Texas Book Festival 2016: Interview with Maya Perez

“On Story – Screenwriters and Filmmakers on Their Iconic Films” presents award-winning screenwriters and filmmakers discussing their careers and the stories behind the production of their iconic films such as “L.A. Confidential,” “Thelma & Louise” and more. We had a chance to speak with co-editor Maya Perez, also the producer of the Emmy-winning PBS series Austin Film Festival’s “On-Story,” about the process of bringing together the book.

Maya Perez / Photo by Andrea Turner

Maya Perez / Photo by Andrea Turner

Interview questions by Catherine Gutierrez

So I noticed that you’re a producer on the television series, “On Story,” and wanted to know how you got started with the series and then compiling these companion books.

Maya: I was the conference director at Austin Film Festival for many years and  unfortunately we were able to go to many of the panels because we were working. We would hear about how amazing they were and so we would sometimes watch the video recordings after the festival. We thought we can’t be the only ones who want to see this. Even though over 2,000 people come to the festival each year, there’s so many more that can’t come in for whatever reason and during the festival it’s a 5-ring circus so you can’t attend all the panels that you want to.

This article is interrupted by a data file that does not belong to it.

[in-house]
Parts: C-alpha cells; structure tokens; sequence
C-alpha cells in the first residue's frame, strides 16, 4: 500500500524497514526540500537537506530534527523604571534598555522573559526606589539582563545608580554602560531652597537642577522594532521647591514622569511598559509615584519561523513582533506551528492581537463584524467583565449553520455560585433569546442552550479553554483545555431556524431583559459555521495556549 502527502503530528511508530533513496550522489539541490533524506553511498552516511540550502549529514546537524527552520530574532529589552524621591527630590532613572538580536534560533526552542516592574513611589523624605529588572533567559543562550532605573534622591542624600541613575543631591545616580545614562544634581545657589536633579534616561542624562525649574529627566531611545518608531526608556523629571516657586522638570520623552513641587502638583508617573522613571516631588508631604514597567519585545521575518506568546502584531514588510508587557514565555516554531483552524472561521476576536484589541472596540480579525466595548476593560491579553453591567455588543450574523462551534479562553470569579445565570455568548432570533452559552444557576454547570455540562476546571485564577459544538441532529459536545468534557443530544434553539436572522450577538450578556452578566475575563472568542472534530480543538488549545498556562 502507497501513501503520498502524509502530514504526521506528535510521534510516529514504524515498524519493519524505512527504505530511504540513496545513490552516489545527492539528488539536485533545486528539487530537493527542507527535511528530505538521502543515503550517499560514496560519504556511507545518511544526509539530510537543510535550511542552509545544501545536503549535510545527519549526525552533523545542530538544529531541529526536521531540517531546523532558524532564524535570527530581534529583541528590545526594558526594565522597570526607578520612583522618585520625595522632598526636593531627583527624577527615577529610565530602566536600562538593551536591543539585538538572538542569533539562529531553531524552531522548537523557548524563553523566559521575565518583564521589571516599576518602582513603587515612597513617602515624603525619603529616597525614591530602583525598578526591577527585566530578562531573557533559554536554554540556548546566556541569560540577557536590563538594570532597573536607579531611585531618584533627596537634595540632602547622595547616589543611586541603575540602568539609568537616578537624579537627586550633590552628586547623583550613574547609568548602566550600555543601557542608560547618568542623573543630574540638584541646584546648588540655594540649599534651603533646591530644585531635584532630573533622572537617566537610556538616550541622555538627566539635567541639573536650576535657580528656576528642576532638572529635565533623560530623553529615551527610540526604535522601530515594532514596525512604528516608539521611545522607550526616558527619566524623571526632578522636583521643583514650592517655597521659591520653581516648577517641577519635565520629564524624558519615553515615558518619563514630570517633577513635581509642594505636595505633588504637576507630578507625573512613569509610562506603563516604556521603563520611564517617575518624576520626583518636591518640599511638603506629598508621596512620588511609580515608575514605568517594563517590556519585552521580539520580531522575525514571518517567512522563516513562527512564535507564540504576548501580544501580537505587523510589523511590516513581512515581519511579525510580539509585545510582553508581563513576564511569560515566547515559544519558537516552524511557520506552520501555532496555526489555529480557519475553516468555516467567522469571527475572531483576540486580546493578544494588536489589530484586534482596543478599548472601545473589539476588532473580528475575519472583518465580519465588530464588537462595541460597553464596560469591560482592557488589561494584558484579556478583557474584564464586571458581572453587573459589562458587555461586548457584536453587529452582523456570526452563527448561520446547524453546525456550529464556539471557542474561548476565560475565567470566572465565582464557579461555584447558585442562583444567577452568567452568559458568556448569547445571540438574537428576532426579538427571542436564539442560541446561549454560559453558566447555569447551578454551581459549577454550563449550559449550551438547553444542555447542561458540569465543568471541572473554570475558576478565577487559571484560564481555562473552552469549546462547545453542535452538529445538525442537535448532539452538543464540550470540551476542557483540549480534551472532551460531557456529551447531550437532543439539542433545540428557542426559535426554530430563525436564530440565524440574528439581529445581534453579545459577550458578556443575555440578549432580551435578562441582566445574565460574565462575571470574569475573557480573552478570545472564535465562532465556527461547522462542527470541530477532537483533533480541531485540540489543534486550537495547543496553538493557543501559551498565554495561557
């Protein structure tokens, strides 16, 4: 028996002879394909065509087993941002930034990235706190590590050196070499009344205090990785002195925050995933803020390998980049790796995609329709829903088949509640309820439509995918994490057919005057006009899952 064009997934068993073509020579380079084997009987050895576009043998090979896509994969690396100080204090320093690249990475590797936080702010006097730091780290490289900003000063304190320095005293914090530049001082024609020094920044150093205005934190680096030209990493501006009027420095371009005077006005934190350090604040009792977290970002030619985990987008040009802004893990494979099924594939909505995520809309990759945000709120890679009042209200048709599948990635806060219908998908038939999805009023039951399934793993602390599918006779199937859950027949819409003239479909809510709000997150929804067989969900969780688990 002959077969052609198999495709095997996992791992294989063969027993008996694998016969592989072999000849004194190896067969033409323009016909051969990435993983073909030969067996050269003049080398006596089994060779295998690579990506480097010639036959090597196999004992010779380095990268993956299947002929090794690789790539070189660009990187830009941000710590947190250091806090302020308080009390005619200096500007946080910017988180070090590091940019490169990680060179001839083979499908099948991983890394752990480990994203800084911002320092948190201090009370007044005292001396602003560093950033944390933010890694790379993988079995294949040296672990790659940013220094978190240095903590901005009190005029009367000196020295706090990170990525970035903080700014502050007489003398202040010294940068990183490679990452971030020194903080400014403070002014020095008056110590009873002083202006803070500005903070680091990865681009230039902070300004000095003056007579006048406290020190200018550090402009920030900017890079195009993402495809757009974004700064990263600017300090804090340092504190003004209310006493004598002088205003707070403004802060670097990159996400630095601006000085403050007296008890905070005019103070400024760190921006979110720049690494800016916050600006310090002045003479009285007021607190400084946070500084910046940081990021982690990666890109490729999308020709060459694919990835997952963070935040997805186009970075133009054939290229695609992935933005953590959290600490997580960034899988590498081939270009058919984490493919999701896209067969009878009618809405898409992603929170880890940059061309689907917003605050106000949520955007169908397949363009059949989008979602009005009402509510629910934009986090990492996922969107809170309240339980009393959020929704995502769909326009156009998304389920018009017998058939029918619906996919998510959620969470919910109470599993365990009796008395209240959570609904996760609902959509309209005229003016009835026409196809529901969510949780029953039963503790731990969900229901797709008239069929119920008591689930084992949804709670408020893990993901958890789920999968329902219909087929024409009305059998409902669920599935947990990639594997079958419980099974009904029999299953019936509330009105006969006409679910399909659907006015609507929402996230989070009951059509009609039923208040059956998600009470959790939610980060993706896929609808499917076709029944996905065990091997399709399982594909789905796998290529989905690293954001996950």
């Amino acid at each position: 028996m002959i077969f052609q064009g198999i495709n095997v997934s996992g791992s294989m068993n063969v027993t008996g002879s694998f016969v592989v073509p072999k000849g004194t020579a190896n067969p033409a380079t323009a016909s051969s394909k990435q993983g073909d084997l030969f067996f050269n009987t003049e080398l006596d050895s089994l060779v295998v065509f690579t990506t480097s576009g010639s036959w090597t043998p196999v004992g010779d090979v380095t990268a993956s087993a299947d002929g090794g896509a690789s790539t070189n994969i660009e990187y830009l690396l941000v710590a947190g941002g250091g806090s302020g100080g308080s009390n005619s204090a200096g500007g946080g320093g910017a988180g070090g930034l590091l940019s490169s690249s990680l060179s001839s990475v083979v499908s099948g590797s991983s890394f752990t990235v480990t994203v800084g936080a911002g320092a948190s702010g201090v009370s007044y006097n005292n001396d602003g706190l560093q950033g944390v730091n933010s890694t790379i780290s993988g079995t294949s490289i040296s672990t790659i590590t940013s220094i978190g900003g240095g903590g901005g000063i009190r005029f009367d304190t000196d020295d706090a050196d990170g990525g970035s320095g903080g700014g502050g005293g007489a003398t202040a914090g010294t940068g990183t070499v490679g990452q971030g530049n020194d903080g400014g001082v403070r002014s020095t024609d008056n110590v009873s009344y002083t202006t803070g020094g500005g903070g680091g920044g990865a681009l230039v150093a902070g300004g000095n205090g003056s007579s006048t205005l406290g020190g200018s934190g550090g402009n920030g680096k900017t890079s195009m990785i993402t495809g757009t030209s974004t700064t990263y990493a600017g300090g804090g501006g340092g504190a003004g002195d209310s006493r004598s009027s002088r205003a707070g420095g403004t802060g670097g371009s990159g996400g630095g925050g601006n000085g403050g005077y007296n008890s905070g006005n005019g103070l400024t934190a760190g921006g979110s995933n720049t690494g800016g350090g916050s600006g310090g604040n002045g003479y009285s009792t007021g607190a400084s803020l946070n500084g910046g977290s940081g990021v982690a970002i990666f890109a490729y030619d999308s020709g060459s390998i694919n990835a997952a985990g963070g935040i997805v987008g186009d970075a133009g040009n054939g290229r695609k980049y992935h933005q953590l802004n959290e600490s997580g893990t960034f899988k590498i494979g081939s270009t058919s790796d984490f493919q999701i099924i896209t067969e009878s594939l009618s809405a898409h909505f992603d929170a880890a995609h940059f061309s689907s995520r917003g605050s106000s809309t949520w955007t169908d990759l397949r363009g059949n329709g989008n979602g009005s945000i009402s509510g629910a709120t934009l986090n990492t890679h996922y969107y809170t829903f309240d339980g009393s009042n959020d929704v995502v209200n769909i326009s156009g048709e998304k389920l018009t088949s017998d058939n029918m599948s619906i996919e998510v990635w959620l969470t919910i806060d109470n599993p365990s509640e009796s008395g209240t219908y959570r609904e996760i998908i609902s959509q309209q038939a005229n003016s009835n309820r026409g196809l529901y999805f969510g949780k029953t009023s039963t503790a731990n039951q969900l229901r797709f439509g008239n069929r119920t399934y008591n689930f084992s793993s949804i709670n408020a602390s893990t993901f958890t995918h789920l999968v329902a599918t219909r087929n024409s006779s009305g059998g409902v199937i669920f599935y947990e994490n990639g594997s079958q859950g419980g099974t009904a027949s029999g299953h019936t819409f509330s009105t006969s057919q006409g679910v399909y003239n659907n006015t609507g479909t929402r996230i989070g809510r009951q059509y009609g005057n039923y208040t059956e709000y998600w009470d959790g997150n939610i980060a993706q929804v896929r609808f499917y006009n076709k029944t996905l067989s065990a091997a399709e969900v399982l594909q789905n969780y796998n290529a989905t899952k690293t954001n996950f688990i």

We talked to KLRU about putting together a show and they loved it. In the middle of the first season, KLRU told us that they loved it and wanted us to go ahead and do a second season. Now we will be premiering season 7 in April 2017. The show itself is 30 minutes so when panels are an hour and fifteen minutes, there’s a lot that doesn’t get to be included. The book is the perfect format, especially for the one-on-one conversations because we can include so much more of the information. It seemed like a perfect compliment to the show.

Is there a certain criteria for people that are interviewed or that are included in the book?

Maya: There are certain people who come to the festival for years who are festival favorites because they are always so forthcoming with their experiences. There’s a documentary, “American Masters” about the architect Frank Gehry, that Sydney Pollack did. It’s fascinating to me how an architect starts to come up with their ideas for a new building or how an artist comes up with the origins for a brand new song and how they put it all together.  Anyone who is in interested in the creative process, will find some great stories.